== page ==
In a weeks time we will be over halfway through the first day of the Concepts of Community Conference. Community is often at the heart of academic work, but there is little consensus across fields and historical periods as to what we consider a community and what constitutes the communities we often discuss. The panels on the first day of the conference will cover a really wide range of themes from political, cultural and emotional communtities to how communities effect and are effected by different generational engagment with them. The second day examines communities of ideas and texts and also different kinds of participation that can be found in various communities. The aims of the conference are to explore how we understand, use and conceptualise communities in our research across many different periods of time and disciplines. We have speakers from History, Music, English and Archaeology to gather the widest range of possible ways in which thinking about various concepts of community can challenge and enhance our research. This promises to be a really exciting conference and a fantastic two days which will aim to create connections between different fields and explore what we all bring to the table. On the end of the second day we will hold a roundtable discussion to try and bring everything we will have heard over the two days together and to hopefully reach some consensus about what we understand communities to be and how they can be used. Register now to attend at https://conceptsofcommunityconference2016.wordpress.com/
March 21st and 22nd 2016
The University of Sheffield
Humanities Research Institute, 34 Gell Street.
Concepts of community have long since been grappled with by scholars across departments and disciplines. Communities are not simply confined by physical walls, institutional allegiances or geographical proximity. The concept that often defines the proximate community, that of sharing common ideas and beliefs, can transcend studies of locality. Political, devotional, emotional or imagined communities, for example, are instilled and defined through words, images, ideals and practices. Social network theory provides a means to conceptualise communities that cut across the organisational structures of life. Through the study of these different concepts of community scholars are offered new ways of addressing existing scholarly frameworks, studies of cultural boundaries, and group and individual identities.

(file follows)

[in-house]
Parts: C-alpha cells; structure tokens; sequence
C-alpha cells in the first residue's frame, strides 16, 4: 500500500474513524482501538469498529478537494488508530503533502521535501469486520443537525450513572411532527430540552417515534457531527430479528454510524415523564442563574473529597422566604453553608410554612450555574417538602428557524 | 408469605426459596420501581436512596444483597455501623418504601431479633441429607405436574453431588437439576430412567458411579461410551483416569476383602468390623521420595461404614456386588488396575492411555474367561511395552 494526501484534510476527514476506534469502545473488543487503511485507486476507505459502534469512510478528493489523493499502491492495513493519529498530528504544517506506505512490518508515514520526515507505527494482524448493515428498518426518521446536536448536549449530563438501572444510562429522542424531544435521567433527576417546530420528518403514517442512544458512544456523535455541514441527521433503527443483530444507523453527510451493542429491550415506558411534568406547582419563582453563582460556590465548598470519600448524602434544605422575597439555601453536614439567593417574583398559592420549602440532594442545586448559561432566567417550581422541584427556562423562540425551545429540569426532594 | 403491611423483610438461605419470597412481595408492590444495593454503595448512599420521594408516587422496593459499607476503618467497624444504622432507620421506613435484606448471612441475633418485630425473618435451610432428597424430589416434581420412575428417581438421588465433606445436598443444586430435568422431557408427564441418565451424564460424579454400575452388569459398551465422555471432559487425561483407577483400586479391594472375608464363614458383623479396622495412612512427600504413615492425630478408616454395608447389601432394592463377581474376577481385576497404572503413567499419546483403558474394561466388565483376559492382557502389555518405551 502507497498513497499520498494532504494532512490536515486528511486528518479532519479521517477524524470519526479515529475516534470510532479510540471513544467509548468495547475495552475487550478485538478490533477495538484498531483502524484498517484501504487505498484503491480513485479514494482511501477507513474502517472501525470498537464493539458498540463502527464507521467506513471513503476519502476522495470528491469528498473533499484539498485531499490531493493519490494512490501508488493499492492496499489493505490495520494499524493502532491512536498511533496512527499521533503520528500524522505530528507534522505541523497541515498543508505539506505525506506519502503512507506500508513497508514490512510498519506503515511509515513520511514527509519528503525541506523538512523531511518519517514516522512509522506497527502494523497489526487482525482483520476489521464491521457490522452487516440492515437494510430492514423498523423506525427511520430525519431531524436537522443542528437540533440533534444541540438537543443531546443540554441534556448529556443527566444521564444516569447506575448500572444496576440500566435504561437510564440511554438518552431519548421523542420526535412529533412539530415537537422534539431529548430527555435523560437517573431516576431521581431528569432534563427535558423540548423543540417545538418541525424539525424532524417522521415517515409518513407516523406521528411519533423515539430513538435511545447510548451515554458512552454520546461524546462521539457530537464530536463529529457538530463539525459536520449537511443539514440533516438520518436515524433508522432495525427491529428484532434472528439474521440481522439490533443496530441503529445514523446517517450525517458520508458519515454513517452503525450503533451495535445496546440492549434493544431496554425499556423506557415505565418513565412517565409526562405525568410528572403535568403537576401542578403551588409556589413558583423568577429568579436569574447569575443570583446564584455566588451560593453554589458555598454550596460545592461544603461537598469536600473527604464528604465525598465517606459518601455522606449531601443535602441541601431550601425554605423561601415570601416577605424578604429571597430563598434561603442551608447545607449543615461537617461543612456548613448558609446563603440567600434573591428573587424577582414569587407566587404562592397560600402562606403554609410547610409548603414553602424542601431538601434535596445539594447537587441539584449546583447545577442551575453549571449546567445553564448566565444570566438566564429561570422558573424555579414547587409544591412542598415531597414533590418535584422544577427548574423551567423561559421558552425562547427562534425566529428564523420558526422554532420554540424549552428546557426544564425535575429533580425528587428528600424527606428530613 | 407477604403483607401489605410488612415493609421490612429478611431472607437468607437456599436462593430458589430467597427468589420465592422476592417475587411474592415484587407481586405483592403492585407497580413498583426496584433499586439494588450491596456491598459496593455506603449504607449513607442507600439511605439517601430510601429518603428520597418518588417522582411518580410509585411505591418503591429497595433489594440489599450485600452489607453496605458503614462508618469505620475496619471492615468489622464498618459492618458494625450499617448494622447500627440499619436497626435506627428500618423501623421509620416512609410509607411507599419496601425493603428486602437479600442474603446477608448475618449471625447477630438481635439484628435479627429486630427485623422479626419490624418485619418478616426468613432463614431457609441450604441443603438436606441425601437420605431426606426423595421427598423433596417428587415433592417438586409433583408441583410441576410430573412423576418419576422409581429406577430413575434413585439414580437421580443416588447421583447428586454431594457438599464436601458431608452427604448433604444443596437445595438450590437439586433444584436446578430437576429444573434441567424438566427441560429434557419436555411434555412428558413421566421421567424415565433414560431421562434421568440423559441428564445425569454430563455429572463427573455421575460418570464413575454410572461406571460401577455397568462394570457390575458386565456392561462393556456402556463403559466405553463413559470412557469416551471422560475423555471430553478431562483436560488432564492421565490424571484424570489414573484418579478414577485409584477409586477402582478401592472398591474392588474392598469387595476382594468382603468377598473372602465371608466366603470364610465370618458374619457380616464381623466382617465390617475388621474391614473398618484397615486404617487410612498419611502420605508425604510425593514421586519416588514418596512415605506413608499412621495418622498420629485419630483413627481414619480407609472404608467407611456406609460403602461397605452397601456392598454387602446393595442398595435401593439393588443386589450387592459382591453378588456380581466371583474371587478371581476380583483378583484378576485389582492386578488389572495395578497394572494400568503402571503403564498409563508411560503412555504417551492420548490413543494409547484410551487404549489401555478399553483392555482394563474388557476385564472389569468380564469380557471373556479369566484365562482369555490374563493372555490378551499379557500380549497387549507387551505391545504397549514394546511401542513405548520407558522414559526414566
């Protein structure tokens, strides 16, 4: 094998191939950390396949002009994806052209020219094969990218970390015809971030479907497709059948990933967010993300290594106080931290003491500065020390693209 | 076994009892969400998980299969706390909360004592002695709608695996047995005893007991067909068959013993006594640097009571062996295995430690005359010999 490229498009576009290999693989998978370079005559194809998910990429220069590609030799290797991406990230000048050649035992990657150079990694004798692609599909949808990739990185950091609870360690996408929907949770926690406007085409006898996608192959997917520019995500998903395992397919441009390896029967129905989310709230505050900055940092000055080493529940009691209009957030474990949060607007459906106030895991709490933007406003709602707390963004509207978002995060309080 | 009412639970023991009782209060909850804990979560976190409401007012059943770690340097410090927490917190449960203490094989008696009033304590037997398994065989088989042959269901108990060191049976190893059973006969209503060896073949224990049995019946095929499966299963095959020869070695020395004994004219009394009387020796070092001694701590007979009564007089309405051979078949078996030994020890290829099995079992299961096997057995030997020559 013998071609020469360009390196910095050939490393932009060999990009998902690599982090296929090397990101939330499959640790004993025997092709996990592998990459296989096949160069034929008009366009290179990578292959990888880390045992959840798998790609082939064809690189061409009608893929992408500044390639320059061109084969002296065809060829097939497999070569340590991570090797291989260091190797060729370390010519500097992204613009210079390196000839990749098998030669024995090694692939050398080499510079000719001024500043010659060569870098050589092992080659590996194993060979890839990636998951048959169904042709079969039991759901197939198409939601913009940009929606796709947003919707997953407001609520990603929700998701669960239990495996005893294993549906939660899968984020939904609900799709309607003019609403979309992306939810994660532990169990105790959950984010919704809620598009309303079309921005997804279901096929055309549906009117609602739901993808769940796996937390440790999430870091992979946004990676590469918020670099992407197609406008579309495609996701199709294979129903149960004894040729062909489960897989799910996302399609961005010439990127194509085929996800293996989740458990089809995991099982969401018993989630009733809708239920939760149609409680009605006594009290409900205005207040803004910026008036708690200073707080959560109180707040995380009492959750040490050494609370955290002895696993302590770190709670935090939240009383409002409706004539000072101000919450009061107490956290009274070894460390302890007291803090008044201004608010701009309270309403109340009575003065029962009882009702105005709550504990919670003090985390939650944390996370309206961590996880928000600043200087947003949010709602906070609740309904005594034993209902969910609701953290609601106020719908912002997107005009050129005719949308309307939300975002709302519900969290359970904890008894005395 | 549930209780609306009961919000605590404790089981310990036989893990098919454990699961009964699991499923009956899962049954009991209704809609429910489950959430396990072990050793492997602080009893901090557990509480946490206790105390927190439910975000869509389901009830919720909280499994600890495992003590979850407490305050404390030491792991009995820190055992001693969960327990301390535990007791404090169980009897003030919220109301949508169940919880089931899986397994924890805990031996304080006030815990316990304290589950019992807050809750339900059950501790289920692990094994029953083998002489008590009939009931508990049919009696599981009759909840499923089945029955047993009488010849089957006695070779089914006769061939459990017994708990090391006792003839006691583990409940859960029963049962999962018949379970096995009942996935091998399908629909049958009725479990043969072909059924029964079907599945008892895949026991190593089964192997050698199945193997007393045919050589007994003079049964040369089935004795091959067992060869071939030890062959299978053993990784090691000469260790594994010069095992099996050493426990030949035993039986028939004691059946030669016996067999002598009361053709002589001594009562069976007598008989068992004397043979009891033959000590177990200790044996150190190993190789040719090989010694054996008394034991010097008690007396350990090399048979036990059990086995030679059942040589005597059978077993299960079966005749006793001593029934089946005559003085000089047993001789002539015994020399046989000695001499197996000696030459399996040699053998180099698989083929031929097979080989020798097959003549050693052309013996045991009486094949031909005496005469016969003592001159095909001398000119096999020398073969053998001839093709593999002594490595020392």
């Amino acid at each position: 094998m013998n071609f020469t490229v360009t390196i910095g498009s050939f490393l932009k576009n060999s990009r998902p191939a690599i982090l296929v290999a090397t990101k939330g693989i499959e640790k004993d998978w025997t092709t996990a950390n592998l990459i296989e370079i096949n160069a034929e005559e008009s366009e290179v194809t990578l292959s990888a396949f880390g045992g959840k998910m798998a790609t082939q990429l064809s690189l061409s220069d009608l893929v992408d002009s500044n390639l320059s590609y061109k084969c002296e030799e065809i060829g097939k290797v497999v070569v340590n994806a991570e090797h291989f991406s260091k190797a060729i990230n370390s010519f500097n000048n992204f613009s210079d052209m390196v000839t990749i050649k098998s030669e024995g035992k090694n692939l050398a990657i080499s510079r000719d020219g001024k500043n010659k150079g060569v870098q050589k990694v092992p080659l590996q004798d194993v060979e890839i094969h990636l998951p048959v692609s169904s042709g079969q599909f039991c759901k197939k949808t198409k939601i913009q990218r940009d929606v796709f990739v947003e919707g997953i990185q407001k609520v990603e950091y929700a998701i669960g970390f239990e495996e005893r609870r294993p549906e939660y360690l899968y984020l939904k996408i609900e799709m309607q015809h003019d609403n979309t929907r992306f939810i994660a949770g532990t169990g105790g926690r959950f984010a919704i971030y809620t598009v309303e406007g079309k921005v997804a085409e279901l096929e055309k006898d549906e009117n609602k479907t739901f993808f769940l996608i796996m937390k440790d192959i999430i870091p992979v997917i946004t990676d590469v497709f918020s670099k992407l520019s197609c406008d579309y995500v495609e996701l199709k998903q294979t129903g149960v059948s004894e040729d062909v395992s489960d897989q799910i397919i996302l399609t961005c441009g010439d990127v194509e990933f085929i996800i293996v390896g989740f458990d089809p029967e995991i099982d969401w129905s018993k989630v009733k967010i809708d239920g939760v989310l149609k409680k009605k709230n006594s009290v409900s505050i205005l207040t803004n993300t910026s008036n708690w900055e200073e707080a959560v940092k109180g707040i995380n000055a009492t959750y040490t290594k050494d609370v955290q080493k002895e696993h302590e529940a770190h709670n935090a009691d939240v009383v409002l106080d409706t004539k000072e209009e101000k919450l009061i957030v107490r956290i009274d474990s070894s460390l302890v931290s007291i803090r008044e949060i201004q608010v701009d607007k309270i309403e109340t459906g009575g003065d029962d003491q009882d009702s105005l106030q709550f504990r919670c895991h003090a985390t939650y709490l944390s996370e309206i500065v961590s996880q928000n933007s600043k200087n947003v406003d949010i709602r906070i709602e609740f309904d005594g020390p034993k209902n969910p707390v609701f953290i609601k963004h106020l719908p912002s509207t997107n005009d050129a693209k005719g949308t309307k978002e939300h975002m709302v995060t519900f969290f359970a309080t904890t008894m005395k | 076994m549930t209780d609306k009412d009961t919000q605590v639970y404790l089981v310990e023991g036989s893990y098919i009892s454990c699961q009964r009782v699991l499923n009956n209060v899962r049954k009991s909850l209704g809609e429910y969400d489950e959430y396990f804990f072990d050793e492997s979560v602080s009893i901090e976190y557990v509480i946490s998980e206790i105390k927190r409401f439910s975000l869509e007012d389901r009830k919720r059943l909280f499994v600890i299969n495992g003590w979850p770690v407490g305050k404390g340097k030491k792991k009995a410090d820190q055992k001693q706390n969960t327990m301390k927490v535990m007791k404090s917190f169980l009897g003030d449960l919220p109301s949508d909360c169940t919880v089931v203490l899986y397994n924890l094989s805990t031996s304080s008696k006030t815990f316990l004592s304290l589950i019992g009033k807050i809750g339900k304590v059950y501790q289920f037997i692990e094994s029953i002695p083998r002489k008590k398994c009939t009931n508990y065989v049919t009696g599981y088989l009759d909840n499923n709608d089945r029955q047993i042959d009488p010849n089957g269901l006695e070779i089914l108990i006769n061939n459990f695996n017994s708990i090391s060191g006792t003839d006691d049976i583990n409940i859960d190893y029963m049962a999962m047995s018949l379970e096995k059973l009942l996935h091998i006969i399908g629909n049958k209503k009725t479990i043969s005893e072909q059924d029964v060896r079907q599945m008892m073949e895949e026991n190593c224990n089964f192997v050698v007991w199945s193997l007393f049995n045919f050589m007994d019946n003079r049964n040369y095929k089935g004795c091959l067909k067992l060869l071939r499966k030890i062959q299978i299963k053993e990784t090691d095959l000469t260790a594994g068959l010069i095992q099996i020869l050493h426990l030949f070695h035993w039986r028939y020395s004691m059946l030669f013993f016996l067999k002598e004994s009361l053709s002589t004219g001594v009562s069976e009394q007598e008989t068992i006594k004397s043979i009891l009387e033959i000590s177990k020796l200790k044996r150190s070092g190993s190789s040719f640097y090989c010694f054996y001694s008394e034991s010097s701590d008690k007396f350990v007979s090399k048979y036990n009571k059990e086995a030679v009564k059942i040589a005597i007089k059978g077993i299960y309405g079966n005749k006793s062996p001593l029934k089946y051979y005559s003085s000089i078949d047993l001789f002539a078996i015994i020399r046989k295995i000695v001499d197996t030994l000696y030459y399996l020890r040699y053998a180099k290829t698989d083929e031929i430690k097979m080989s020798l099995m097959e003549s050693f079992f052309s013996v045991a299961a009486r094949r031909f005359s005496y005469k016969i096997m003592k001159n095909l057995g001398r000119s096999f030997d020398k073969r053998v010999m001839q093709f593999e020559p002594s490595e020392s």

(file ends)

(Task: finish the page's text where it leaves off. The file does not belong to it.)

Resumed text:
This two-day conference aims to address the ways in which these concepts of community are addressed and analysed through panels and round-table discussion. We invite contributions that discuss the role of interdisciplinary methodology in conceptualising wider communities, to assert the difficulties in defining community away from local boundaries and to understand the various ways in which the concepts of communities are created, reaffirmed and connected. How are concepts of community addressed in your field? How does this study of community re-imagine scholarly precedents and offer new perspectives? Does the concept of ‘community’ prevent the intricacies of tension and conflict from being addressed? In what ways does the study of these communities cross disciplines, time periods and perspectives?
We welcome 15-20 minute papers from post-graduate and early career researchers who study community and communities. To express interest in attending or giving a paper, please email Elizabeth Goodwin and Laura Alston email@example.com with your name and a 250-word abstractby Friday 5th February.
The Concepts of Community Conference will be held on Monday 21st and Tuesday 22nd March at the Humanities Research Institute (HRI), 34 Gell Street, Sheffield.
The HRI is approximately twenty minutes walk from Sheffield train station. Alternatively, trams running from the train station to the University (blue route) take around 10 minutes.
The HRI can be accessed from Upper Hanover Street, behind the old Henderson’s Relish building.
To express interest in attending, to submit an abstract or to ask any questions, please email Laura Alston and Elizabeth Goodwin at: